2003 Seattle Annual Meeting (November 2–5, 2003)

Paper No. 7
Presentation Time: 1:30 PM-5:30 PM


JONES, Douglas S.1, QUITMYER, Irvy R.1 and ANDRUS, C. Fred T.2, (1)Florida Museum of Nat History, PO Box 117800, University of Florida, Gainesville, FL 32611-7800, (2)Savannah River Ecology Lab, University of Georgia, Drawer E, Aiken, SC 29802, dsjones@flmnh.ufl.edu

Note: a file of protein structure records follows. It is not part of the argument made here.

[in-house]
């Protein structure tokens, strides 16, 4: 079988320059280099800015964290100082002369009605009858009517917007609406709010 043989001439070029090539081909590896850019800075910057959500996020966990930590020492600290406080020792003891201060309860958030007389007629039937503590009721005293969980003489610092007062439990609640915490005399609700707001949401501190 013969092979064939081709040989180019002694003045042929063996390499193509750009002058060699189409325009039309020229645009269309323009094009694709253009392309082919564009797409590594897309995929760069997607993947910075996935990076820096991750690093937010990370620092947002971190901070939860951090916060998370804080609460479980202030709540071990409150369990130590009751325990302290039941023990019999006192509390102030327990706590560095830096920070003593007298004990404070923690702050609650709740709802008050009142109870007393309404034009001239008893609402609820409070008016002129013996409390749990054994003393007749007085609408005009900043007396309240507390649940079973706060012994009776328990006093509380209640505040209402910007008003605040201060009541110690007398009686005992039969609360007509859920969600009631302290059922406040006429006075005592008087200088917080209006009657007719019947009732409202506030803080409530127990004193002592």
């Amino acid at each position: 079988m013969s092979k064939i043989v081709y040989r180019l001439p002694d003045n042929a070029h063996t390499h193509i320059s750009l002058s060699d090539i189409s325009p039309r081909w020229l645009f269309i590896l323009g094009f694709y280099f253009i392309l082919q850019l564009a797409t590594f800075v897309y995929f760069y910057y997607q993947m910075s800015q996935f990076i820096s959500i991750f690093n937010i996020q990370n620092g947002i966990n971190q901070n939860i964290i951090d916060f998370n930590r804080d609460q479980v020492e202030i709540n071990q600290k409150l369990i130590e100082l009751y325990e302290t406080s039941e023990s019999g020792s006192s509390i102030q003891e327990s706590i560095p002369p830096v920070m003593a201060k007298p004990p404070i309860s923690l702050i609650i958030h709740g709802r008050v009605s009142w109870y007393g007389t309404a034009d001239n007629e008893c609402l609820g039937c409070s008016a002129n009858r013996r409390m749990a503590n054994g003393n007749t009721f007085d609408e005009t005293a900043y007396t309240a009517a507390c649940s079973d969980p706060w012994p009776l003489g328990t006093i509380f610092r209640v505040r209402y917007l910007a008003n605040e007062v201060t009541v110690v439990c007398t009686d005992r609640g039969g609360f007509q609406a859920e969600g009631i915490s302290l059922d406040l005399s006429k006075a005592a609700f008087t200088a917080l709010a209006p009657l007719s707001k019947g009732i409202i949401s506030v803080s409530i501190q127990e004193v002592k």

The variable coquina clam, Donax variabilis, is a familiar inhabitant of sandy beach intertidal zones along the Atlantic Coast from New York to south Florida and around the Gulf Coast to Texas. While generally not considered a human food resource in these regions today, archaeological evidence indicates that Pre-Columbian peoples often harvested coquina clams in great numbers. Extensive shell midden deposits along the northeast Florida coast confirm that populations of coquina clams were heavily exploited between the Middle Archaic (ca. 5600 YBP) and St. Johns II Periods (ca. 750 YBP). Some archaeologists postulate that these coastal sites were occupied year-round and that shellfish constituted a major dietary component. Others postulate seasonal site occupation with seasonal migrations between coastal and interior sites. In exploring these questions, we examined modern and archaeological populations of Donax variabilis to determine if there was a seasonal component to clam harvest in northeast Florida throughout the middle to late Holocene. Two approaches were employed. Size-frequency analyses of specimens from archaeological sites were undertaken and compared to seasonal size-frequency diagrams of monthly collections of clams from Matanzas Inlet, FL. No matches were observed as archaeological specimens exhibited much larger size ranges. Furthermore, new recruits into the modern population appeared year-round, creating multi-modal curves that were not diagnostic of any particular season. The second approach involved the analysis of stable oxygen isotopic variation in modern and archaeological shells. The d18O profiles in two serially sampled modern shells are completely explained by seasonal water temperature variations at the site. Comparison of the isotopic profiles with the annual temperature cycle indicates rapid shell growth in spring and summer. Shell edge isotopic values correspond with temperatures at the time of collection. Similar profiles in four archaeological specimens from different sites indicate shell growth in late spring - summer, with harvest in autumn. Sampling of additional shells from other sites and strata will be necessary to confirm or refute this suggestion of seasonal harvest patterns.